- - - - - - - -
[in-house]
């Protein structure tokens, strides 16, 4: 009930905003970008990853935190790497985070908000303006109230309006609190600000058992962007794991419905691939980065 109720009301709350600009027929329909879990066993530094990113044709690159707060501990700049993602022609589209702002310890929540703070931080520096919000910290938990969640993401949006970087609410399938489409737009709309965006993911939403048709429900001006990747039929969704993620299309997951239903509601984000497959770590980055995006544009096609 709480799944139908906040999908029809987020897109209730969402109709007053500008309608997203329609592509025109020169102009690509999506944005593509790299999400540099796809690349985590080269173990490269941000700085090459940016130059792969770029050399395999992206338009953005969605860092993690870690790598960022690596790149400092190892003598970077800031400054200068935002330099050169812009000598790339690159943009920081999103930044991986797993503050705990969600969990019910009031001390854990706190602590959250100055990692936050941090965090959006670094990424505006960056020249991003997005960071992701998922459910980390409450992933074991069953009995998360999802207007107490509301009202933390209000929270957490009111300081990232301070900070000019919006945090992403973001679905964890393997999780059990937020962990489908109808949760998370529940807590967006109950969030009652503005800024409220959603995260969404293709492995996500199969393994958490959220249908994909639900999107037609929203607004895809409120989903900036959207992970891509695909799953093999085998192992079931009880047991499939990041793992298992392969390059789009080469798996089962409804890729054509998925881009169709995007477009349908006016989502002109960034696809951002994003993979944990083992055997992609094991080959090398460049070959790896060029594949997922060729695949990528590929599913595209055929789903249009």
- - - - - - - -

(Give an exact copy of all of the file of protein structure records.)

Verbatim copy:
[in-house]
């Protein structure tokens, strides 16, 4: 009930905003970008990853935190790497985070908000303006109230309006609190600000058992962007794991419905691939980065 109720009301709350600009027929329909879990066993530094990113044709690159707060501990700049993602022609589209702002310890929540703070931080520096919000910290938990969640993401949006970087609410399938489409737009709309965006993911939403048709429900001006990747039929969704993620299309997951239903509601984000497959770590980055995006544009096609 709480799944139908906040999908029809987020897109209730969402109709007053500008309608997203329609592509025109020169102009690509999506944005593509790299999400540099796809690349985590080269173990490269941000700085090459940016130059792969770029050399395999992206338009953005969605860092993690870690790598960022690596790149400092190892003598970077800031400054200068935002330099050169812009000598790339690159943009920081999103930044991986797993503050705990969600969990019910009031001390854990706190602590959250100055990692936050941090965090959006670094990424505006960056020249991003997005960071992701998922459910980390409450992933074991069953009995998360999802207007107490509301009202933390209000929270957490009111300081990232301070900070000019919006945090992403973001679905964890393997999780059990937020962990489908109808949760998370529940807590967006109950969030009652503005800024409220959603995260969404293709492995996500199969393994958490959220249908994909639900999107037609929203607004895809409120989903900036959207992970891509695909799953093999085998192992079931009880047991499939990041793992298992392969390059789009080469798996089962409804890729054509998925881009169709995007477009349908006016989502002109960034696809951002994003993979944990083992055997992609094991080959090398460049070959790896060029594949997922060729695949990528590929599913595209055929789903249009």